Conquering the Fear of Failure in Children - Lorimer Fostering

Lorimer - At the heart of fostering

Conquering the Fear of Failure in Children

Posted on 18th April 2017 by

Everyone reading this can probably pick out one thing that scared you when you were little. Maybe it was clowns, monsters, or the dark – there was probably something.  While these things still scare children today, a new fear is climbing its way to the top of the list of childhood fears – the fear of failure.

No one enjoys failing at anything, but as humans, it is an inevitable part of life. The fear of failure is particularly prevalent in foster children. With all they have been through, it is particularly important to understand why they have this fear and how you can encourage them to conquer it.

There is a likelihood that the child, prior to being in your care, never received any sign of approval. The fear of failing to be successful can lead to your foster child to find it easier not to try at all to avoid potential embarrassment. Taking the time to reflect on their past may help you understand why your foster child has a fear of failure.

Conquering Fear of Failure

When it comes to encouraging your foster child and helping them get over their fear of failure, you may have to take a different approach than you would for another child. Children in the care system have experienced different things and are more likely to have issues with their self-belief and confidence, so you will need to encourage them in order to help them grow and conquer their fears.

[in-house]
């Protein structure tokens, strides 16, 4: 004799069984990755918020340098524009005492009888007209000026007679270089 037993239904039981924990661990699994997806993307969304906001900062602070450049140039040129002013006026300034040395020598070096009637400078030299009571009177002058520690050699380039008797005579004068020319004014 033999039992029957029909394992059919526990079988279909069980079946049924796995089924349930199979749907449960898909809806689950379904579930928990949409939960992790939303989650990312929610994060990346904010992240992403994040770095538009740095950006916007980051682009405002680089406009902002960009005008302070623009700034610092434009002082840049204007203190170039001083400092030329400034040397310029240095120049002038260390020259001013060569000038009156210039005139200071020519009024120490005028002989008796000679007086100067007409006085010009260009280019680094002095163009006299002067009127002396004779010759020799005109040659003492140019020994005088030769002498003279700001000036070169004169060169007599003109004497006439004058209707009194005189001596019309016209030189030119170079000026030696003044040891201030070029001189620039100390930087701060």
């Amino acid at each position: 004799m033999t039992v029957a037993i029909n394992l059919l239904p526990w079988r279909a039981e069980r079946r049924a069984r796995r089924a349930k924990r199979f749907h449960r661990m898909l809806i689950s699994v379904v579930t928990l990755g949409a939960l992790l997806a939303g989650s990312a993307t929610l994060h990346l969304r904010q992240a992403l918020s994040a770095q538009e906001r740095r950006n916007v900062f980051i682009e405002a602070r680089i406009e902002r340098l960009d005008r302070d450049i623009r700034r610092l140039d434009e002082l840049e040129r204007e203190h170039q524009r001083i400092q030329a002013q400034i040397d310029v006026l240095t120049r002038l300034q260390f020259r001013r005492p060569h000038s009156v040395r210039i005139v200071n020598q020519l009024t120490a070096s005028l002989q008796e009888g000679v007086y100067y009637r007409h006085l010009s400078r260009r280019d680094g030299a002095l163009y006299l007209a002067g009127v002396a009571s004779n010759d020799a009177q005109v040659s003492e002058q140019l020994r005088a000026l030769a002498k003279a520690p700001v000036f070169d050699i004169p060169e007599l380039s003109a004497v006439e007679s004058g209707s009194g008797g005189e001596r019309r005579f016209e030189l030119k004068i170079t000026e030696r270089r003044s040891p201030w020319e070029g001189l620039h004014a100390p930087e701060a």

While helping your foster child overcome this fear of failure can sometimes feel like an impossible task, it can be broken into these four easy to implement approaches.

Share a time that you have failed.

This will show your foster child you’re not perfect either, and that failure is okay. Talk about how you responded to the failure and what you took away from it and trying. Doing so will show your foster child that you, the person they look up to is just like the. and not an unachievable model of perfection.

Redefine failure.

Teach your foster child that if they learned something from the experience, they didn’t fail. Instead on succeeding being the most important aspect, make sure that taking part and trying your best is all that matters. Failure can be one of the best sources for personal growth. Teach them that success is about playing the game, not winning it.

Compliment their effort.

Talk to your foster child about the courage it took to try what they did, and praise them for trying. This will help them develop their self-esteem, which will lead to them gaining the courage to compete with his peer without fear.

Build their confidence.

Give your foster child some smaller challenges to build up their confidence to the point where they comfortable enough to take on larger ones. Encourage them the same way on all projects – no matter how big or small they may be — to show that you are there for them always and proud of all of their efforts and accomplishments.

By praising and encouraging foster children who have been through tough times, including trauma, abuse or neglect, you are providing them with the confidence and self-worth they need to succeed and grow in life. By showing them that failure is not the worst thing that can happen, and that it is actually just an opportunity to grow, you’re opening the door for them to try new things and find their passions in life.

It is through your compassion, love and support that your foster child will overcome their fear of failure and reach their full potential.

0 comments

Share your views